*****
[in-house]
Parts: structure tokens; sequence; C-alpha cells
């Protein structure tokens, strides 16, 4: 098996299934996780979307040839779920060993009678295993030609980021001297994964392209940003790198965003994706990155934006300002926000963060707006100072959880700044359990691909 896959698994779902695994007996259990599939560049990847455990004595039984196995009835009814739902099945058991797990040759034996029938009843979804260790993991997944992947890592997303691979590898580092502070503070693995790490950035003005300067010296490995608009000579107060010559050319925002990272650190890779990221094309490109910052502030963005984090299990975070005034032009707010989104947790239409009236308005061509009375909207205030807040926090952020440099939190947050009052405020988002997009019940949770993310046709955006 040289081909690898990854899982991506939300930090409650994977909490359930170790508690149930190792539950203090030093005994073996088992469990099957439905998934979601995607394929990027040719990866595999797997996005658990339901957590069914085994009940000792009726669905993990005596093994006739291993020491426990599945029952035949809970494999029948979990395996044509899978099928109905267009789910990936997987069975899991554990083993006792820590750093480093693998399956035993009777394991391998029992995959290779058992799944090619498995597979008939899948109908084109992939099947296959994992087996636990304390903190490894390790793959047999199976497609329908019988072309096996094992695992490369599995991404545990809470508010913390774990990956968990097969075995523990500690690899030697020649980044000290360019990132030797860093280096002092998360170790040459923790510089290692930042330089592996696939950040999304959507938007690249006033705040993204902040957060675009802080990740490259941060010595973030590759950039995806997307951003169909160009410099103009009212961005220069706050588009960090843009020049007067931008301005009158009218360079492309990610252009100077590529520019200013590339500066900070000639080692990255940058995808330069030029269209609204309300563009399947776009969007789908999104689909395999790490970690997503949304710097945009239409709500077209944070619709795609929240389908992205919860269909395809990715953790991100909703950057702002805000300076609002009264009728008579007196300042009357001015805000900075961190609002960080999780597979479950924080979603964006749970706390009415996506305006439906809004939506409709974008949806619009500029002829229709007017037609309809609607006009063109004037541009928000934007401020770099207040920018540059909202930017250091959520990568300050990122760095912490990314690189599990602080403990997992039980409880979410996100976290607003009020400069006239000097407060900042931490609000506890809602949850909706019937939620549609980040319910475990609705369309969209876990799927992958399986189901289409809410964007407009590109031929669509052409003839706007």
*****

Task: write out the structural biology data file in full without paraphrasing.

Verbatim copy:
[in-house]
Parts: structure tokens; sequence; C-alpha cells
């Protein structure tokens, strides 16, 4: 098996299934996780979307040839779920060993009678295993030609980021001297994964392209940003790198965003994706990155934006300002926000963060707006100072959880700044359990691909 896959698994779902695994007996259990599939560049990847455990004595039984196995009835009814739902099945058991797990040759034996029938009843979804260790993991997944992947890592997303691979590898580092502070503070693995790490950035003005300067010296490995608009000579107060010559050319925002990272650190890779990221094309490109910052502030963005984090299990975070005034032009707010989104947790239409009236308005061509009375909207205030807040926090952020440099939190947050009052405020988002997009019940949770993310046709955006 040289081909690898990854899982991506939300930090409650994977909490359930170790508690149930190792539950203090030093005994073996088992469990099957439905998934979601995607394929990027040719990866595999797997996005658990339901957590069914085994009940000792009726669905993990005596093994006739291993020491426990599945029952035949809970494999029948979990395996044509899978099928109905267009789910990936997987069975899991554990083993006792820590750093480093693998399956035993009777394991391998029992995959290779058992799944090619498995597979008939899948109908084109992939099947296959994992087996636990304390903190490894390790793959047999199976497609329908019988072309096996094992695992490369599995991404545990809470508010913390774990990956968990097969075995523990500690690899030697020649980044000290360019990132030797860093280096002092998360170790040459923790510089290692930042330089592996696939950040999304959507938007690249006033705040993204902040957060675009802080990740490259941060010595973030590759950039995806997307951003169909160009410099103009009212961005220069706050588009960090843009020049007067931008301005009158009218360079492309990610252009100077590529520019200013590339500066900070000639080692990255940058995808330069030029269209609204309300563009399947776009969007789908999104689909395999790490970690997503949304710097945009239409709500077209944070619709795609929240389908992205919860269909395809990715953790991100909703950057702002805000300076609002009264009728008579007196300042009357001015805000900075961190609002960080999780597979479950924080979603964006749970706390009415996506305006439906809004939506409709974008949806619009500029002829229709007017037609309809609607006009063109004037541009928000934007401020770099207040920018540059909202930017250091959520990568300050990122760095912490990314690189599990602080403990997992039980409880979410996100976290607003009020400069006239000097407060900042931490609000506890809602949850909706019937939620549609980040319910475990609705369309969209876990799927992958399986189901289409809410964007407009590109031929669509052409003839706007």